Tag Archives: ecosystems

Be careful what you wish for

It’s the great challenge of any career: do you tie your future to evolution, or revolution?

The risk:reward ratio for revolution — opening up whole new markets with new products — is profoundly interesting to many. It’s also a path fraught with dangers of failure, and, paradoxically, even more dangers if successful.

Here’s why: succeeding at revolution makes others want you to reprise that success.

Yet successful revolutions generally can’t get too far in front of the potential buyers. You may recall the old Panasonic tag line: “just slightly ahead of our times”. Getting too far out in front of the buyers can mean being very lonely, indeed.

That’s why, in fact, it’s not generally the pioneer who reaps the big rewards, but the one who comes along and refines the product once the pioneering effort creates awareness of a need.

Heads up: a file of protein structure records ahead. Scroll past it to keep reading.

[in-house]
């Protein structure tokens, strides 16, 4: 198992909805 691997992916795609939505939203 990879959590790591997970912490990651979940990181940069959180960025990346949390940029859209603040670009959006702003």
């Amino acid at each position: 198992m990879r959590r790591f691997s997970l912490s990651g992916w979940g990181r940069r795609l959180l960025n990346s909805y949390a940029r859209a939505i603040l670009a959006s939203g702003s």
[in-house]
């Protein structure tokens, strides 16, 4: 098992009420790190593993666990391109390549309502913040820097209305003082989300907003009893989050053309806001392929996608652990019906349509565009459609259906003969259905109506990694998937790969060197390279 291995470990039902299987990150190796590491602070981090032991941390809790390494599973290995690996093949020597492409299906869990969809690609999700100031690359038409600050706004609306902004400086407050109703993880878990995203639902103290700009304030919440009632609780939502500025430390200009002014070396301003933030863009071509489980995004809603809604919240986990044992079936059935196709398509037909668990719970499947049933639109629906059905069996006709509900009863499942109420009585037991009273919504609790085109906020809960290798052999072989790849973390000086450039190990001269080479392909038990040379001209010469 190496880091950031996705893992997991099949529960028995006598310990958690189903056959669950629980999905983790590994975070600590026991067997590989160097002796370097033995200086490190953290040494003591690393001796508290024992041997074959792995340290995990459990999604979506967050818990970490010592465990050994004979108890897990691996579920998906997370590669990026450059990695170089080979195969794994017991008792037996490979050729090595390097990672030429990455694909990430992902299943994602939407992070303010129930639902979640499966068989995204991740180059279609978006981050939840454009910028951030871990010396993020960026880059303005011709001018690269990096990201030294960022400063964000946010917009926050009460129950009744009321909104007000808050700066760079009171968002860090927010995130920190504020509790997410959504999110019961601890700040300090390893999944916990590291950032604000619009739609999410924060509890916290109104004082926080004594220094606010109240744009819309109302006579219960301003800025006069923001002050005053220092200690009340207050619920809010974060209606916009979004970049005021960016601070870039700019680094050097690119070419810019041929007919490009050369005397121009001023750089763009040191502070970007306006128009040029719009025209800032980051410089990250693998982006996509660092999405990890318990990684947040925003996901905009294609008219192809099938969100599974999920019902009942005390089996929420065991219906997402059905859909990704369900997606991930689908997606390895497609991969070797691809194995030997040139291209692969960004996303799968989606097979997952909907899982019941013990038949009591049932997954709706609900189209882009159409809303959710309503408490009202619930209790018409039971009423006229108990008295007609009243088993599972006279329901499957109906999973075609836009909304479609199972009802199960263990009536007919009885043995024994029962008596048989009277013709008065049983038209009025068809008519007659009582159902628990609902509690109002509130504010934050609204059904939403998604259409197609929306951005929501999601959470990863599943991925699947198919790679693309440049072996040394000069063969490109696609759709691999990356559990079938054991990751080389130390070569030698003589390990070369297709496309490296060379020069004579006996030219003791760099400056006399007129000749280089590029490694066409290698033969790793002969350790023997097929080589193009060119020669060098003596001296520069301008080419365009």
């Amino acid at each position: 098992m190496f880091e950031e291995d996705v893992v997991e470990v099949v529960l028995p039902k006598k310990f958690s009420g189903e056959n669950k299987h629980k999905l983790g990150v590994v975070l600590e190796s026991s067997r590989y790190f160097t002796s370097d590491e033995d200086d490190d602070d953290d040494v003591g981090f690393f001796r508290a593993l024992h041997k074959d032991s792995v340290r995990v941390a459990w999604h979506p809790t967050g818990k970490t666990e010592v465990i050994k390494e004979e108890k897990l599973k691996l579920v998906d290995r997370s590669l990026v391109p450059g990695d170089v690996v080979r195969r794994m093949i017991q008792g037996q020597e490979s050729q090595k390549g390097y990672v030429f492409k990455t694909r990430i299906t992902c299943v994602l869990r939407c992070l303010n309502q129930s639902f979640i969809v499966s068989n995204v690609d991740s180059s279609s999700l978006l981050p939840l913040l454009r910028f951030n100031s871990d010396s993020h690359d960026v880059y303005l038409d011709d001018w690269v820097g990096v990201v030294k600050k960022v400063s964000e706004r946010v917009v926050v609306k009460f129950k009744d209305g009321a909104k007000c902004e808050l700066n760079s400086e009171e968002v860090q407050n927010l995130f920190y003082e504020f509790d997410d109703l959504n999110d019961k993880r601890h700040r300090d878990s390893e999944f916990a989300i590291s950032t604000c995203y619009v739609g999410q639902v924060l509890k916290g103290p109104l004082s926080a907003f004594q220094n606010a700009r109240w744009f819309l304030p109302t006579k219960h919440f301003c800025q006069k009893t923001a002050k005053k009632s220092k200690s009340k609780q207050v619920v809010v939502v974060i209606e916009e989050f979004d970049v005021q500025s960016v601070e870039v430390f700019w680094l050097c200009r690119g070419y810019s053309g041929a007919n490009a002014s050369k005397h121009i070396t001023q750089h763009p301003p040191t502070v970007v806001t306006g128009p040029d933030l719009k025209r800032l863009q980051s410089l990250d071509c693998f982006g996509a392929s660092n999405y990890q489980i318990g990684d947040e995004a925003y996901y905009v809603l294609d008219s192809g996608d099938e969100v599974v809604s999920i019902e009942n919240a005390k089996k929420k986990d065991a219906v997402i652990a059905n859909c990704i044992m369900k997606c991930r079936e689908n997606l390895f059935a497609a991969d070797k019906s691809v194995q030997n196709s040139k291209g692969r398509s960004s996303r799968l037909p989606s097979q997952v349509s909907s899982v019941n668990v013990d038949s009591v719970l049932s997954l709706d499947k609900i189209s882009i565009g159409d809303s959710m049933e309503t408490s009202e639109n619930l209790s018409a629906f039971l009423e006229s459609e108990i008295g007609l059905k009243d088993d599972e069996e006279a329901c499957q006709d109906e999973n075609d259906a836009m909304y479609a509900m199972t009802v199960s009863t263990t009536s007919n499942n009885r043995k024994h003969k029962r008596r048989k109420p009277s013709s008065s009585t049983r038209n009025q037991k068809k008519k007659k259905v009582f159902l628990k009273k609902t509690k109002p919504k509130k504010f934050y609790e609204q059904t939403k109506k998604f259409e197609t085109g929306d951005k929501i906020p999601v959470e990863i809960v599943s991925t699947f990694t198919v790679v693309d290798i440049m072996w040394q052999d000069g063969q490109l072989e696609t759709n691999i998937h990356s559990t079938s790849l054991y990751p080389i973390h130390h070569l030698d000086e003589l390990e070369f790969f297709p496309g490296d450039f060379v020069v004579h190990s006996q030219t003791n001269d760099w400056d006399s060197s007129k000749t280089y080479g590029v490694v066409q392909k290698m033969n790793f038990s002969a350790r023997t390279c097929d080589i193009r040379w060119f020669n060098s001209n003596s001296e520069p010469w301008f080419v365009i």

Yet companies do, from time to time, need revolutions (whether anyone likes that or not).

Markets follow classic S-curves: at the tail end of the S, the market is effectively saturated. The number of players left standing shrinks due to market consolidation even as the “long tail” effect creates many product “slices” designed to mop up what buying is left, before stabilizing in a classic “mature” framework of a dominant player, an also-ran “second choice” and a sedate continuing product cycle based on replacements, with “just enough innovation” to create the urge to replace on the depreciation cycle.